I love a good redemption story. But I couldn’t have imagined that our house getting burglarized would end up being a good thing.

Well, it wasn’t, actually.

It was scary and violating, made me angry, and tapped into fears I didn’t even know I had. My husband, who is sometimes annoyingly able to find the silver lining in things, said that we should be grateful the burglars really didn’t take much. He even joked he wasn’t sure if we should be upset or offended our TV wasn’t among the items stolen. (We were the holdouts on one of a few remaining tube televisions. The thing probably weighed 150 pounds, and Jason was actually sad the thieves didn’t haul it off for us!) I think I remarked that it was “too soon”—and that we should go back to being upset.

The break-in occurred during the day, when most of our neighbors were at work. Not that we knew any of our neighbors. We’d just gotten married and bought our first home, a 1930s bungalow in a historic neighborhood near downtown Atlanta, a few months before. Our “plan” was to be in the house for maybe four or five years, then move to the ’burbs and start a family. Both sets of parents had warned us about “big city” living—and simply couldn’t understand why we’d want to live in town. The break-in would surely shorten the countdown to the suburbs.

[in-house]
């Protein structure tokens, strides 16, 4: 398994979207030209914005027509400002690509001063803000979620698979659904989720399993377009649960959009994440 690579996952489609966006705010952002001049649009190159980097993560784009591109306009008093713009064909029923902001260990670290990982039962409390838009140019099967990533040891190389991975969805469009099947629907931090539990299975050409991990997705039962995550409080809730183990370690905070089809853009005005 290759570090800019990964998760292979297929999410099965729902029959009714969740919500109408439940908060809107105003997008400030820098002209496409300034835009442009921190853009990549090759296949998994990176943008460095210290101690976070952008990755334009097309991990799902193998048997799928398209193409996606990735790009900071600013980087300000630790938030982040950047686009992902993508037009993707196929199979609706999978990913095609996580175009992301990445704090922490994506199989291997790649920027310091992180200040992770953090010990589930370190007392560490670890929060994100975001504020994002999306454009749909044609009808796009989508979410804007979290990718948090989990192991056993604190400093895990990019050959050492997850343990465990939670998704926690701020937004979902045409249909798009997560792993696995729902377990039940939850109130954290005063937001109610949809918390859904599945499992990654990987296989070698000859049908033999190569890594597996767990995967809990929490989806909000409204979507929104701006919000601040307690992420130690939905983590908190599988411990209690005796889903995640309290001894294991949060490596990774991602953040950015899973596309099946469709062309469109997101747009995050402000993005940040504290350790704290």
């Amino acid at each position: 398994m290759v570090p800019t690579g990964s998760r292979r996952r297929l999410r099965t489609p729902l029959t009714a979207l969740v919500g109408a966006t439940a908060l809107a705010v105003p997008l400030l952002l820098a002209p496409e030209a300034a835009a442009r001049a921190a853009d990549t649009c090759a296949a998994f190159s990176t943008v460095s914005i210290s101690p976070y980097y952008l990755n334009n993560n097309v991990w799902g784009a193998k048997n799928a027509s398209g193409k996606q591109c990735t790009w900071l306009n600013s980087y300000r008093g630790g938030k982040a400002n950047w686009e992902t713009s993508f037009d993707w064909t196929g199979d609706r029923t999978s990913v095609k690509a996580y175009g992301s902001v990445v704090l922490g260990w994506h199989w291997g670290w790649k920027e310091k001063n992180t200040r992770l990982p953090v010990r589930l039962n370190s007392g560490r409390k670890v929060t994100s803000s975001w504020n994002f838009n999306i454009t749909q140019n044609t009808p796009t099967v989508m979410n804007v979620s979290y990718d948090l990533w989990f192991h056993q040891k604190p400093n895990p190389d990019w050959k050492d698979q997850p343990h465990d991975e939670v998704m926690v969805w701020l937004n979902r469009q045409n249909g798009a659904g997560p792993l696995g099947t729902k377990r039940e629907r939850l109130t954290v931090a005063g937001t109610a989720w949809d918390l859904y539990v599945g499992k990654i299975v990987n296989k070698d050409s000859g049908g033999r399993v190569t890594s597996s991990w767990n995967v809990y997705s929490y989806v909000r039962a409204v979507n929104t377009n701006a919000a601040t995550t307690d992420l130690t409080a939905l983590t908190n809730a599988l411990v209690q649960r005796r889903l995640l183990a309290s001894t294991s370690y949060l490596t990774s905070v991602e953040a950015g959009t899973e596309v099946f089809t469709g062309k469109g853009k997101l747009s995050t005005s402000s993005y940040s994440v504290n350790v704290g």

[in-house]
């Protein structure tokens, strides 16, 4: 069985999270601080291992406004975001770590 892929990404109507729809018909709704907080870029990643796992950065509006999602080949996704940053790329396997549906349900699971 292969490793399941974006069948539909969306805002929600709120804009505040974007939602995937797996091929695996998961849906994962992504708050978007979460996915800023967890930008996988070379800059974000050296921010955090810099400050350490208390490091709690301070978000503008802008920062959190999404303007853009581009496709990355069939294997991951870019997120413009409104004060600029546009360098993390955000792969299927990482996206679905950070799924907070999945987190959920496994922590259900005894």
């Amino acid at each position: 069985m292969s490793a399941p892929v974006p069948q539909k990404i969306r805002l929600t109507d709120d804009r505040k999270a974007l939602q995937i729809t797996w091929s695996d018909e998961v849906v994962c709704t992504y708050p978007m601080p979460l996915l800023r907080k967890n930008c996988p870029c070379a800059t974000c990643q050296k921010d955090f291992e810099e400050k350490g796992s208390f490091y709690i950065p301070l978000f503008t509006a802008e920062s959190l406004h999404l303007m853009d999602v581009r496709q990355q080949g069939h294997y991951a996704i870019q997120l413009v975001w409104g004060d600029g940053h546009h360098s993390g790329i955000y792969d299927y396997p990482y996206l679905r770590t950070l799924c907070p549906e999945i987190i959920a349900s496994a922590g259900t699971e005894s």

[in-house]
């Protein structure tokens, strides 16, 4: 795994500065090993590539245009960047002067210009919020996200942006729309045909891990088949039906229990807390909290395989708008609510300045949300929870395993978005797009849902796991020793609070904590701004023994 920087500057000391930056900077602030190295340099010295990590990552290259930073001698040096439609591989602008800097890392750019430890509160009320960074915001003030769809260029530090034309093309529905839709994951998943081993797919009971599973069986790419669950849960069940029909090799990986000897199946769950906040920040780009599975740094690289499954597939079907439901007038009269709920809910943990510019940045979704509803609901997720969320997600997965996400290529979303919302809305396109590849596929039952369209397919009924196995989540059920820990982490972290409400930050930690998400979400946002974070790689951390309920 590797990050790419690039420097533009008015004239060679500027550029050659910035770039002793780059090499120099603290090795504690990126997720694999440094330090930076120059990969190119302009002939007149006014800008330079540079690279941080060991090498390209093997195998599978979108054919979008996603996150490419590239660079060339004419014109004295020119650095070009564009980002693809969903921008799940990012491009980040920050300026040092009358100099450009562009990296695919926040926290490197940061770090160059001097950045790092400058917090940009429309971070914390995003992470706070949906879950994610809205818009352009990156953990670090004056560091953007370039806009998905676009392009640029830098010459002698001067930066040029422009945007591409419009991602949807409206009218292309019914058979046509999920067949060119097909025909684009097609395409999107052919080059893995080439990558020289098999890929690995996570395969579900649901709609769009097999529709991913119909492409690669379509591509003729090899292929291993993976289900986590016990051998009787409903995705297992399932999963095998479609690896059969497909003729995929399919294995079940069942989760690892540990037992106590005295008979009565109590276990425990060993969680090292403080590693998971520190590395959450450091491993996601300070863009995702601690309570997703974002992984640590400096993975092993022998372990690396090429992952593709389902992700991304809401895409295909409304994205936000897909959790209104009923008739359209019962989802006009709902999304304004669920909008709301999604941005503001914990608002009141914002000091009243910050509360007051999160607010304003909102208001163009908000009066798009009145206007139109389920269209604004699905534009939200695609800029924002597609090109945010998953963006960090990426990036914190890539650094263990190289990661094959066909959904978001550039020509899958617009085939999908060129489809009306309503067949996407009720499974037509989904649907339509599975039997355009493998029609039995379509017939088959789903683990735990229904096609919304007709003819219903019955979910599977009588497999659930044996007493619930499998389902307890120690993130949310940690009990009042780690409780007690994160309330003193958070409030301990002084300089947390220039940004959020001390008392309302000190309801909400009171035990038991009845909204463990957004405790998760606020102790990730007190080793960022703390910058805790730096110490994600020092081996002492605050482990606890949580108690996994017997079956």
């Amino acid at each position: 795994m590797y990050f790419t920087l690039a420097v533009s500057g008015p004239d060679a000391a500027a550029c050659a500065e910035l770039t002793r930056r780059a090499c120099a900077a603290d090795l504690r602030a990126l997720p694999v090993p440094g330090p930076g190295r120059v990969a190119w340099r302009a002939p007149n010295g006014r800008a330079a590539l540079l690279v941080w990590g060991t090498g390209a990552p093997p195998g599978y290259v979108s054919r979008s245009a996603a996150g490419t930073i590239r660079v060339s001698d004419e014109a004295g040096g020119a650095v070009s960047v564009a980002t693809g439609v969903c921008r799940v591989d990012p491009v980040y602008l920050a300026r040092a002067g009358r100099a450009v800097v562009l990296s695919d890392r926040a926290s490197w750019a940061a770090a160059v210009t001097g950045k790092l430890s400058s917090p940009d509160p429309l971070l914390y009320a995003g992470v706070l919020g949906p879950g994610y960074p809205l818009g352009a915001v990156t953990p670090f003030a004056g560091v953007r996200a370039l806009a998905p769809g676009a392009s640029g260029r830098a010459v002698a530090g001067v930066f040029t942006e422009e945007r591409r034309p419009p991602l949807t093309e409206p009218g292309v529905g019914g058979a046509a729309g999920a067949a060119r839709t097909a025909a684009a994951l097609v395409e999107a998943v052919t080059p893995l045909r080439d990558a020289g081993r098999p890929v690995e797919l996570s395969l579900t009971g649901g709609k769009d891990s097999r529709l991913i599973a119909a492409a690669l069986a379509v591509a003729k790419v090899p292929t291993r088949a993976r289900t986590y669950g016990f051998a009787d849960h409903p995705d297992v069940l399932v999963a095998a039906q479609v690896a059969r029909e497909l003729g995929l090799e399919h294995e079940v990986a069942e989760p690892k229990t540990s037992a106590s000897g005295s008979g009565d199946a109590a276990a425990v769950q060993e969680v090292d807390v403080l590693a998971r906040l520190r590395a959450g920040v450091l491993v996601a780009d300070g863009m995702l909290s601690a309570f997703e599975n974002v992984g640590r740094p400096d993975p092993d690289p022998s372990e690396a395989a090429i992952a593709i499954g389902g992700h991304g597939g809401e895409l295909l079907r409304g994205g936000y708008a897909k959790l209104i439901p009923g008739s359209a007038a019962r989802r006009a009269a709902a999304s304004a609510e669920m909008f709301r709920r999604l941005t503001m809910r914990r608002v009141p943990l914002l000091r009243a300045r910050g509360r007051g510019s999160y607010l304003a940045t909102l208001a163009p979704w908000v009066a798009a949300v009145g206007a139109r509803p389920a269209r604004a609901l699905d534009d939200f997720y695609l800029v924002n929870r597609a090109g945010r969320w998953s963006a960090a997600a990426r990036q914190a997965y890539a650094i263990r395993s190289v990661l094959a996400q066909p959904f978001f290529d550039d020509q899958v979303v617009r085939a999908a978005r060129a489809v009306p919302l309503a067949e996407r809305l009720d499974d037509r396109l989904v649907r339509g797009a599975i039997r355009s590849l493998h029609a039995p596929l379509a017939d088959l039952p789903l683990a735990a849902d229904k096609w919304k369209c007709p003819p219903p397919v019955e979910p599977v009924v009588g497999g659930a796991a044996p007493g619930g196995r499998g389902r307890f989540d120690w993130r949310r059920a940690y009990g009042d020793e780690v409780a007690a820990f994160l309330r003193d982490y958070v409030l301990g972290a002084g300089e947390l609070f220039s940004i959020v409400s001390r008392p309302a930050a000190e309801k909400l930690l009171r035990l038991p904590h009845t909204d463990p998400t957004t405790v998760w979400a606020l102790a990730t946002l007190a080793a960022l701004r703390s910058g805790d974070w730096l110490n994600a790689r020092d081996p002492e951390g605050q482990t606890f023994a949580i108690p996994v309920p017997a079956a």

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The “Strange Practices” Of The Practice

An Interview with Aaron Niequist

Conversations Journal: Aaron, we wanted to interview you for many reasons—your depth of character, your integrative musical talents, your delight in the work of spiritual formation. But for the purposes of this article, we want to focus on the ways you have been integrating the formation of community and the practice of the spiritual disciplines, or, as this section is called, the classical spiritual exercises. Could you tell our readers a little bit about how you’ve been integrating those things? I’m thinking specifically of the launching of The Practice at Willow Creek Community Church. What is it, how did it come about, how is it going? (I like to jam as many questions into my first question as I can.)

Aaron Niequist: Wow, first of all, thanks so much for those incredibly kind words. I’m honored to be a part of this conversation.